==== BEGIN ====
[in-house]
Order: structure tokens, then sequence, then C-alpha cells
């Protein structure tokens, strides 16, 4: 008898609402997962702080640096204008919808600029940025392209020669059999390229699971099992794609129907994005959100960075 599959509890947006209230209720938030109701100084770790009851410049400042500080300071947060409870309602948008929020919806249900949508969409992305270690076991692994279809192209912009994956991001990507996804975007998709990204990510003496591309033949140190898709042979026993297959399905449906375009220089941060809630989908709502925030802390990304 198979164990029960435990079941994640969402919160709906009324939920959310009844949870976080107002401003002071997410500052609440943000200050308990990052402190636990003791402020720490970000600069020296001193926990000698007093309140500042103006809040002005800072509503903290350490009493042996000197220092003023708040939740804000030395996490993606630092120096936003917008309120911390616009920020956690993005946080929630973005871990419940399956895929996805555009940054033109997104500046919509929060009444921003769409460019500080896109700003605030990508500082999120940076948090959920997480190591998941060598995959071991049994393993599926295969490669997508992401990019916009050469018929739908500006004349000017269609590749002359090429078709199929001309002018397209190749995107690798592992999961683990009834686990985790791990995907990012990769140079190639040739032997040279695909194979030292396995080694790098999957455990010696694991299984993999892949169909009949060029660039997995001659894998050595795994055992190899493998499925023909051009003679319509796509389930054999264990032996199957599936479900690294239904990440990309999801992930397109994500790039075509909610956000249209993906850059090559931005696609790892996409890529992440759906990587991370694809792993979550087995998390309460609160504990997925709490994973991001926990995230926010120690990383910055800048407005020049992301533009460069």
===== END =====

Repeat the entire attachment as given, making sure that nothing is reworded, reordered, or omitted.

[in-house]
Order: structure tokens, then sequence, then C-alpha cells
């Protein structure tokens, strides 16, 4: 008898609402997962702080640096204008919808600029940025392209020669059999390229699971099992794609129907994005959100960075 599959509890947006209230209720938030109701100084770790009851410049400042500080300071947060409870309602948008929020919806249900949508969409992305270690076991692994279809192209912009994956991001990507996804975007998709990204990510003496591309033949140190898709042979026993297959399905449906375009220089941060809630989908709502925030802390990304 198979164990029960435990079941994640969402919160709906009324939920959310009844949870976080107002401003002071997410500052609440943000200050308990990052402190636990003791402020720490970000600069020296001193926990000698007093309140500042103006809040002005800072509503903290350490009493042996000197220092003023708040939740804000030395996490993606630092120096936003917008309120911390616009920020956690993005946080929630973005871990419940399956895929996805555009940054033109997104500046919509929060009444921003769409460019500080896109700003605030990508500082999120940076948090959920997480190591998941060598995959071991049994393993599926295969490669997508992401990019916009050469018929739908500006004349000017269609590749002359090429078709199929001309002018397209190749995107690798592992999961683990009834686990985790791990995907990012990769140079190639040739032997040279695909194979030292396995080694790098999957455990010696694991299984993999892949169909009949060029660039997995001659894998050595795994055992190899493998499925023909051009003679319509796509389930054999264990032996199957599936479900690294239904990440990309999801992930397109994500790039075509909610956000249209993906850059090559931005696609790892996409890529992440759906990587991370694809792993979550087995998390309460609160504990997925709490994973991001926990995230926010120690990383910055800048407005020049992301533009460069």